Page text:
Wednesday, 19 October 2011

The Golden Turkeys

The following text about "The Golden Apples" is a rough translation of the last part of a longer text, about Carl Barks re-written Duck stories from the 50's and 60's. Published in Swedish Donaldist fan magazine "NAFS(k)uriren" this year.


When you read the stories Barks made new versions of in the late 50's and early 60's there's one that stands out and differs from the others. The Terrible Tourist WDC 248 (1961) was in fact a new version of a story that was intended to be published in WDC 64 (1945), but that was rejected by Western Publishing. It was shelved and was first published more than thirty years later. For readers in the 60's, this was not a re-make of an old story but a brand new one.
But what about the other stories that Barks saw disappear into the archives during the 50's? Why didn't he re-write any of them when he was looking for stories to re-work? Well ... Maybe that's just what he did.

In 1952 Barks drew a story that later became known as The Golden Apples. It was shelved and, unfortunately, it has been missing since then. The only thing we know about it are the bits and pieces of information Barks shared over the years.

The Golden Apples story took place during the Duckburg apple festival. There was a a contest where the men in Duckburg would gather golden apples in the woods. Apples that were placed there by the festival queen, inspired by the Greek myth of Atalanta. Donald becomes fond of the festival queen. Something that makes Daisy thoroughly jealous. One of the reasons why the story was never published is said to be that Daisy behaved too "unfeminine" in this story.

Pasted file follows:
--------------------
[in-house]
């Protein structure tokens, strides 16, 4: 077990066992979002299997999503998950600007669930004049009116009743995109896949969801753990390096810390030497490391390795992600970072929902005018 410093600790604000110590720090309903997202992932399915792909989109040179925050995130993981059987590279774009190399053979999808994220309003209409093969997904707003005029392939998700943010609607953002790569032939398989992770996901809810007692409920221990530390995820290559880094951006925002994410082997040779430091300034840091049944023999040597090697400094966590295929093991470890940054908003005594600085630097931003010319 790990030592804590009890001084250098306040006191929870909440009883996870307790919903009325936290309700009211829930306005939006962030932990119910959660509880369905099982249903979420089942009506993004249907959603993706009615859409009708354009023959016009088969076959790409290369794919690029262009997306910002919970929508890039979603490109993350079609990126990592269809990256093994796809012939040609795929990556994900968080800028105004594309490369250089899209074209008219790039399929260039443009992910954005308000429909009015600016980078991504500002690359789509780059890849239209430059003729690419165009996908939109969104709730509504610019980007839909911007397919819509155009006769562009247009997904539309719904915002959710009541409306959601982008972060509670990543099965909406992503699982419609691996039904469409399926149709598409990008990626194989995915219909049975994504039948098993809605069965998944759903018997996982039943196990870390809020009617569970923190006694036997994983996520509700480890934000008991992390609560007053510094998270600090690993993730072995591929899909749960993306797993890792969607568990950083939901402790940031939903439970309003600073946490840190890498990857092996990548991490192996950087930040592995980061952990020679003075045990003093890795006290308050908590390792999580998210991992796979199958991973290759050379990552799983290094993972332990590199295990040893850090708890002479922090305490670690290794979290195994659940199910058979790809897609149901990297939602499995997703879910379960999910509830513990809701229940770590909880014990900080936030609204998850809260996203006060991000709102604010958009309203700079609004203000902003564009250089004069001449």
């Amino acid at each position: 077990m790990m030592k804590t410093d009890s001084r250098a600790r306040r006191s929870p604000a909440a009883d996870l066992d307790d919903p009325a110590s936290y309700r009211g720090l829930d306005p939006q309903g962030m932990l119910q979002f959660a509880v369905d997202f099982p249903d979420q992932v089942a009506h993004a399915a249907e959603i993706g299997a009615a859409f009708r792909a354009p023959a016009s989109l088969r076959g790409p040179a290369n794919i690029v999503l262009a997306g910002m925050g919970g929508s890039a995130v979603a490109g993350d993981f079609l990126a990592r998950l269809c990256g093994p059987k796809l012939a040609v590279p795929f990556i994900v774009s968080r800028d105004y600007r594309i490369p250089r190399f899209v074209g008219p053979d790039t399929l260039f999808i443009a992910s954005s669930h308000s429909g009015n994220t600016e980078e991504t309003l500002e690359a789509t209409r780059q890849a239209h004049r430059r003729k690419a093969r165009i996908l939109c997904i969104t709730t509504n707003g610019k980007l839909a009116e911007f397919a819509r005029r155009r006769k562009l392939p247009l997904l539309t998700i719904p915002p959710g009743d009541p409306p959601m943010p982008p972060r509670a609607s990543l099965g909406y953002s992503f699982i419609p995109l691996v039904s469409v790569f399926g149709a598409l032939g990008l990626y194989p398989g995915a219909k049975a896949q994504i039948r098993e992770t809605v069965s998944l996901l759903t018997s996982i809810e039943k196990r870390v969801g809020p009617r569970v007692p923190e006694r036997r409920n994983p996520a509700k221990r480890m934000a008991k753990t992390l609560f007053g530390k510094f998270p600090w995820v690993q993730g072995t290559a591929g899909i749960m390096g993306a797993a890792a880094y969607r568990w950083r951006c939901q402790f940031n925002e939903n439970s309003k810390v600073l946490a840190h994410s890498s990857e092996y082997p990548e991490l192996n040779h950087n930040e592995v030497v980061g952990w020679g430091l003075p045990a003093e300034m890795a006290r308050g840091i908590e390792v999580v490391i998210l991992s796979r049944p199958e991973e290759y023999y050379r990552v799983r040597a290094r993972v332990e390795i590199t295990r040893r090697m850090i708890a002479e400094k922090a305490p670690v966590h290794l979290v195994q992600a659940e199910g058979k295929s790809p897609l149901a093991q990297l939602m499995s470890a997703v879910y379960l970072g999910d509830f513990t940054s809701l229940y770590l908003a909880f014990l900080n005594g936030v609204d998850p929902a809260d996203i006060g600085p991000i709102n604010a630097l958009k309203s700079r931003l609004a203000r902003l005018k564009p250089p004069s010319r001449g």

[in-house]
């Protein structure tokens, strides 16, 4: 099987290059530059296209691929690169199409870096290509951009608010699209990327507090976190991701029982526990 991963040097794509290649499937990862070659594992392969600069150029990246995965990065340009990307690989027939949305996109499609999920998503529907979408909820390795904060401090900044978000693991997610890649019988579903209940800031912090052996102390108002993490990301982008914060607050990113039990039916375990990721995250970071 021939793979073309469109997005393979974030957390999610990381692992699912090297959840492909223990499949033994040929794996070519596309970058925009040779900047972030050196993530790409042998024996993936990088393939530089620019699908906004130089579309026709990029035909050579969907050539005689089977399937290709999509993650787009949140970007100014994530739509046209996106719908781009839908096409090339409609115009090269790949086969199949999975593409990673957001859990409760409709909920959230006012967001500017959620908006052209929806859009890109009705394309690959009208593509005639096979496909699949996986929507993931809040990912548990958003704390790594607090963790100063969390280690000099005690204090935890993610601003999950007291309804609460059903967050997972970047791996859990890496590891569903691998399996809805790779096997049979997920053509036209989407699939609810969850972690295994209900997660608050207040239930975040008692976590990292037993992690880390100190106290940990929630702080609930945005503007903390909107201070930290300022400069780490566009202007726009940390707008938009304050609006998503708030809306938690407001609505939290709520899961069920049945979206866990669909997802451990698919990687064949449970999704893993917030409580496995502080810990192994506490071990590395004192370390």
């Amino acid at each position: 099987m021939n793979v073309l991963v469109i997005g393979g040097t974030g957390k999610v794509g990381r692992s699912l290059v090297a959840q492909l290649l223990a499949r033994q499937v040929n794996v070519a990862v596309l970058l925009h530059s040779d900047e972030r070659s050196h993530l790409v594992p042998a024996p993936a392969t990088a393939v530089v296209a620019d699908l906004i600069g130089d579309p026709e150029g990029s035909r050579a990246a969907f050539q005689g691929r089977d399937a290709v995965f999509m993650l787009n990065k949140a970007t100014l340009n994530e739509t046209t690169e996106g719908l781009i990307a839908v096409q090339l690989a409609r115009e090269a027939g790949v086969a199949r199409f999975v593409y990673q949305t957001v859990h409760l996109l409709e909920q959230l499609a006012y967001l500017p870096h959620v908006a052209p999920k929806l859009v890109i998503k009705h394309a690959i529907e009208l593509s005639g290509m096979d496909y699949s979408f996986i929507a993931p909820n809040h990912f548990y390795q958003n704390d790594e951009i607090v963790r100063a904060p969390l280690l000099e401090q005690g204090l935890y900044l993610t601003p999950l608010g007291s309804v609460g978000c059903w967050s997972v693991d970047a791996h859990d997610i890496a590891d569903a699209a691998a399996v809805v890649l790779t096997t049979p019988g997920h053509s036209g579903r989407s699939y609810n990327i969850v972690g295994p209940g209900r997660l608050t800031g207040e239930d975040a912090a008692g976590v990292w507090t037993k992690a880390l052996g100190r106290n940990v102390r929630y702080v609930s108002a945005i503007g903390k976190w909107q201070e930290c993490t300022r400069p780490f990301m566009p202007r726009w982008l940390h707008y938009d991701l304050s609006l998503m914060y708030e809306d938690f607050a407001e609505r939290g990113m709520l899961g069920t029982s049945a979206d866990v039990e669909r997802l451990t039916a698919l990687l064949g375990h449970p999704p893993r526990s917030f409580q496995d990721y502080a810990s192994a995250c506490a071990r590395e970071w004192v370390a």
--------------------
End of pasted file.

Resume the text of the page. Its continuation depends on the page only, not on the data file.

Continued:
When one reads Turkey Trouble in WDC 243 (1960), it is easy to draw parallels between the two stories. Instead of an apple festival, it is a thanksgiving day feast and all men play at being pioneers who captures game and gather fruit in the forest. The main course to be served at the feast is turkey. Whoever captures the most wild turkeys in the woods gets to dine with the queen of the festival.

The basic idea is the same as for the 1952 story! Gladstone Gander appears in the 1960 story, but he was probably not in the golden apples story. Barks often changed the cast of his rewritten stories, and since he never mentioned that Gladstone would have been in the older one, we can probably rule out his involvement.

However, I can imagine that even in the story about the golden apples some crooked cheating took place in the woods. Where Donald is tricked to buy chickens disguised as turkeys, he might have been cheated to buy normal apples painted with gold paint in the old version.

Daisy's temperament that the publisher didn't like has understandably disappeared.
As with most other new versions Barks wrote these years, he retained the storys structure but clothed it in a new suit.
Of course, I'm just speculating. But it's fun to play with the idea that one of the lost Barks stories in a way, still remains. Although the golden apples turned into turkeys.

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